Yet there was opposition from the Bowser administration and the DC Building Industry Association to the proposal to lower the income targeting percentage to 60%. They put forth an alternative proposal. Under current rules, not all zones in DC have to incorporate IZ; the alternate option would add IZ to four zones (two of which, C2A and C2B, have some significant development potential, and two, SP1 and W2, that have very little) while keeping other zones as they have been.

Late Wednesday night, the Zoning Commission voted in favor of the 60% requirement. There will then be a 30-day period of public review before a second, final vote. For many of the thousands of residents who apply for the lottery to get access to these units each year, this drop will add greatly to their affordable options.

History


In 1979, was your neighborhood "sound" or "distressed"?

DC looked very different in 1979. A map of neighborhood housing conditions shows just how much. In many DC neighborhoods that are now in high demand, the housing stock was in danger 35 years ago.


Image from the DC Public Library, Special Collections. Click for larger version.

This map is from a report by the Department of Housing and Community Development in June 1979, during Marion Barry's first mayoral term, entitled "Housing Problems, Conditions & Trends in the District of Columbia."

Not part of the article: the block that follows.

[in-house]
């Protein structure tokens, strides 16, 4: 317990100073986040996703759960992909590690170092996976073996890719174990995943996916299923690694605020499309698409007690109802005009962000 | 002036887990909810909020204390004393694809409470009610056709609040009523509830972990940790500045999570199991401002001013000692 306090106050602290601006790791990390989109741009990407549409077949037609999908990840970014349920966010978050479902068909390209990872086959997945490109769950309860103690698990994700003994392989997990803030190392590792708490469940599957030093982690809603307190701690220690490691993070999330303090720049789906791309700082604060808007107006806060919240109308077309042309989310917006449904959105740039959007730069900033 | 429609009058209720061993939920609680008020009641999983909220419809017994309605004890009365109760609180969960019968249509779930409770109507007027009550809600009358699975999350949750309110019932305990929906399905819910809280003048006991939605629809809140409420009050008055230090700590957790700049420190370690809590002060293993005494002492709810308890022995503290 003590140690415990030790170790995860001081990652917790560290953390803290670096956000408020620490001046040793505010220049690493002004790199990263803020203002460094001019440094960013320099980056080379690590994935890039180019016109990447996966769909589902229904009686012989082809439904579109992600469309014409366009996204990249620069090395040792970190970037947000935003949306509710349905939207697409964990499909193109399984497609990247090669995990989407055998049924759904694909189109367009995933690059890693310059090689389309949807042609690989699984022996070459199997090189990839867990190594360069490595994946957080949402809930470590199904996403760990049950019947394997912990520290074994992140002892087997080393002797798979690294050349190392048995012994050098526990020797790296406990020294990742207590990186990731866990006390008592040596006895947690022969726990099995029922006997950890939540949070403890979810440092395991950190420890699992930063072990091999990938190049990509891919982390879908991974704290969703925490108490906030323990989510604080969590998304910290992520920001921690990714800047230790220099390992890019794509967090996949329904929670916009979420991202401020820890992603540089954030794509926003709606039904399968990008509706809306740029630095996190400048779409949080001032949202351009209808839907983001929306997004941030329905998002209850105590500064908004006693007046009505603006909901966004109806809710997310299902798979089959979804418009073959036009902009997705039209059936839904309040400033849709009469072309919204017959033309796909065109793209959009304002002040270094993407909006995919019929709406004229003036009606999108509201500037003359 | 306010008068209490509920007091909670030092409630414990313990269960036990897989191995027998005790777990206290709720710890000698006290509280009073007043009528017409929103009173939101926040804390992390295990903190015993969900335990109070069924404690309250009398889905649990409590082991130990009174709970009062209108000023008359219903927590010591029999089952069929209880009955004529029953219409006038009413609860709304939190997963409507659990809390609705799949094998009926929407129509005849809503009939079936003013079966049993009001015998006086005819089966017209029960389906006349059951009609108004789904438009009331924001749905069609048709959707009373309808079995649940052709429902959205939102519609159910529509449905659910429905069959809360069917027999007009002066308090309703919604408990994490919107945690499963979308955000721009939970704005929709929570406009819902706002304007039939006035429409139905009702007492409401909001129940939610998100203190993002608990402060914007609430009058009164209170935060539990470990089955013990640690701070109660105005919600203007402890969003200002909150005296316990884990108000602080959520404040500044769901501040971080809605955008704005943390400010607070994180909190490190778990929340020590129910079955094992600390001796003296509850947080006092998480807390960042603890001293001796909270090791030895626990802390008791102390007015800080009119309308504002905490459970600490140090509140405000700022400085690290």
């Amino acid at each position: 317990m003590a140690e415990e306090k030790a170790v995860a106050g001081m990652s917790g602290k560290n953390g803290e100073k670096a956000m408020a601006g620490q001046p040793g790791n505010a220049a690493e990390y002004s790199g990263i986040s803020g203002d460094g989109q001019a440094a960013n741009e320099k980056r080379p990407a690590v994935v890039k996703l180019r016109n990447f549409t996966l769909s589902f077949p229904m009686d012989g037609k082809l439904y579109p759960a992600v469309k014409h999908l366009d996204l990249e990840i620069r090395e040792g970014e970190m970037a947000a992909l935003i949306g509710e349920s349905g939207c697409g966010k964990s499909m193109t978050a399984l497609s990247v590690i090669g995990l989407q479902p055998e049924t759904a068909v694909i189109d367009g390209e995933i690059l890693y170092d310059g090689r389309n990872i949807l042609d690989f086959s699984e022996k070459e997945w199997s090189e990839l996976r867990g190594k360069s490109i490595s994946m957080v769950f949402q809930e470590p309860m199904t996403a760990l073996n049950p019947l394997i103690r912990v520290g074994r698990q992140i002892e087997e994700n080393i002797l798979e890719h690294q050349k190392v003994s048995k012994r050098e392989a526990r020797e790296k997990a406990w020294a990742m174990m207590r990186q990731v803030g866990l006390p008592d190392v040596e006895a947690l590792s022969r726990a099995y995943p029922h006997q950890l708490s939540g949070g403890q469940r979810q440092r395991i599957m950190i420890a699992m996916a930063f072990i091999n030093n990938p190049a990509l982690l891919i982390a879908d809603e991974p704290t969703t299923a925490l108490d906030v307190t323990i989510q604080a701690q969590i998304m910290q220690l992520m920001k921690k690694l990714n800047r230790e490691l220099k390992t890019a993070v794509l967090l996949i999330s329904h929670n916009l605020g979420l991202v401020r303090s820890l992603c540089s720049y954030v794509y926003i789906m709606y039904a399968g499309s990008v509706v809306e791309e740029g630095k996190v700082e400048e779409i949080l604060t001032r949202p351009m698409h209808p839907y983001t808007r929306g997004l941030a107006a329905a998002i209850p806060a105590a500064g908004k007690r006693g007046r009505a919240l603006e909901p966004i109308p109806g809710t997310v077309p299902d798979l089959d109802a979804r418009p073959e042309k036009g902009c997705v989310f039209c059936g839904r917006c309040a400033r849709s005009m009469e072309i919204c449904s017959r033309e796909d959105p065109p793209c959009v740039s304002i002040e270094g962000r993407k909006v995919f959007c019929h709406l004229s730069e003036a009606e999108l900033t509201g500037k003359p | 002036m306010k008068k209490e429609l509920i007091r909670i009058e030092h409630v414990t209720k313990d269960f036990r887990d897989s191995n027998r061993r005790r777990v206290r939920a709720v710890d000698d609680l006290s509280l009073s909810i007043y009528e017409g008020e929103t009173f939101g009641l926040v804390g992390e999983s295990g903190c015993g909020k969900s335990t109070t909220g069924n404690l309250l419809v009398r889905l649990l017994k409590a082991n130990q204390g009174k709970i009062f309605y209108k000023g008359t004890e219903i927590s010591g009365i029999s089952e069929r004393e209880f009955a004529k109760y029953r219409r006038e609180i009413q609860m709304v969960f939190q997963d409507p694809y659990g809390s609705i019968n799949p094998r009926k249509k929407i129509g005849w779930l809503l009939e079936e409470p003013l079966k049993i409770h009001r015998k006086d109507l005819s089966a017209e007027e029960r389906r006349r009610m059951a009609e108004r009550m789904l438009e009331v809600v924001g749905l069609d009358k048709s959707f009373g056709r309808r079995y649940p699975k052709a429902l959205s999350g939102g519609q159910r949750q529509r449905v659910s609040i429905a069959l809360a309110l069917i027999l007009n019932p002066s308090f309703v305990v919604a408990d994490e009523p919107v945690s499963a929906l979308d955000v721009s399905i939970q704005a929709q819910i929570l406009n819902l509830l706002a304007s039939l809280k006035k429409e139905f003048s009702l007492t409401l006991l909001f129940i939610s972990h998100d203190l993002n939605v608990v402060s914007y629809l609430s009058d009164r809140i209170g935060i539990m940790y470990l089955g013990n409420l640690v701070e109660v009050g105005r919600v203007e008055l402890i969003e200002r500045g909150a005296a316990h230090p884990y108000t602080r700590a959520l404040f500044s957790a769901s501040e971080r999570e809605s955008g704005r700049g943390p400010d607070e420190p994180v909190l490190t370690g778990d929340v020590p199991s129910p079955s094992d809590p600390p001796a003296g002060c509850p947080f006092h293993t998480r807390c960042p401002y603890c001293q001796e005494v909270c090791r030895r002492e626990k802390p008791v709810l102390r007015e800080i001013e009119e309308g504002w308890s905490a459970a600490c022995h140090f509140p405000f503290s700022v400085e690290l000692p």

The report sounded the alarm for "Petworth, Parkview, Columbia Heights, LeDroit Park, Bloomingdale, Eckington, Edgewood and most of the neighborhoods east of the Anacostia River." Those areas already had, or were in danger of developing, "deteriorating building conditions because resident incomes are not keeping pace with increasing costs of home ownership."

Here is the explanatory text and key for the map:

This map clarifies neighborhoods according to the categories shown in the legend. They are based on the following factors which are illustrated in subsequent maps: ownership patterns, yearly income of residents, real estate sales and prices, welfare assistance and the condition of housing.

Sound [Yellow]: Residents in these neighborhoods have high enough incomes to maintain their properties without public assistance. Northwest areas west of Rock Creek Park are classified as sound neighborhoods together with Capitol Hill. The only sound neighborhoods east of the Anacostia River are located south of Fort Dupont Park.

Distressed [Blue]: Residents require considerable assistance because of low incomes and poor housing conditions. Many of these areas also contain a concentration of public housing in need of significant improvement. Distressed neighborhoods west of the river include Ivy City and portions of the Southwest. East of the Anacostia River, the poorest housing conditions are found in Deanwood, Burrville, Northeast Boundary, Greenway, Anacostia, Congress Heights, Washington Highlands and Douglass.

Stable / Declining [Green]: Neighborhoods are in stable condition, with households of moderate income and high ownership, requiring little or no public assistance; or, are beginning to show deteriorating building conditions because resident incomes are not keeping pace with increasing costs of home ownership. West of the River, neighborhoods in this category are south Petworth, Parkview, Columbia Heights, LeDroit Park, Bloomingdale, Eckington, Edgewood and most of the neighborhoods east of the Anacostia River.